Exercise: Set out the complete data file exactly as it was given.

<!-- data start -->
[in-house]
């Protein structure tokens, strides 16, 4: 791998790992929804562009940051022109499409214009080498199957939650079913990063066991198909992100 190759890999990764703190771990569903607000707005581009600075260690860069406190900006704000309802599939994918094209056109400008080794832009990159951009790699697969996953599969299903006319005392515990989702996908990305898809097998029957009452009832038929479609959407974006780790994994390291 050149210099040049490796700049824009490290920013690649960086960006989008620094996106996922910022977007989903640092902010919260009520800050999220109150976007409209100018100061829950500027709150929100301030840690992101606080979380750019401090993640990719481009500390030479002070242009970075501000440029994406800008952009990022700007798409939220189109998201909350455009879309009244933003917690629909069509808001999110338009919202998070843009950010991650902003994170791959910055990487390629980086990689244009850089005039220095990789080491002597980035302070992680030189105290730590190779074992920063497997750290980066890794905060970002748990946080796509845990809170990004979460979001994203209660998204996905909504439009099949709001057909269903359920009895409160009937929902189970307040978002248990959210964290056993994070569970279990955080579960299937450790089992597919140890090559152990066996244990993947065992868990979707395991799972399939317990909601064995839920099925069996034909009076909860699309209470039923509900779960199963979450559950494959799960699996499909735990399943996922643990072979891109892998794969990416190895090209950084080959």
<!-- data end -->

[in-house]
């Protein structure tokens, strides 16, 4: 791998790992929804562009940051022109499409214009080498199957939650079913990063066991198909992100 190759890999990764703190771990569903607000707005581009600075260690860069406190900006704000309802599939994918094209056109400008080794832009990159951009790699697969996953599969299903006319005392515990989702996908990305898809097998029957009452009832038929479609959407974006780790994994390291 050149210099040049490796700049824009490290920013690649960086960006989008620094996106996922910022977007989903640092902010919260009520800050999220109150976007409209100018100061829950500027709150929100301030840690992101606080979380750019401090993640990719481009500390030479002070242009970075501000440029994406800008952009990022700007798409939220189109998201909350455009879309009244933003917690629909069509808001999110338009919202998070843009950010991650902003994170791959910055990487390629980086990689244009850089005039220095990789080491002597980035302070992680030189105290730590190779074992920063497997750290980066890794905060970002748990946080796509845990809170990004979460979001994203209660998204996905909504439009099949709001057909269903359920009895409160009937929902189970307040978002248990959210964290056993994070569970279990955080579960299937450790089992597919140890090559152990066996244990993947065992868990979707395991799972399939317990909601064995839920099925069996034909009076909860699309209470039923509900779960199963979450559950494959799960699996499909735990399943996922643990072979891109892998794969990416190895090209950084080959």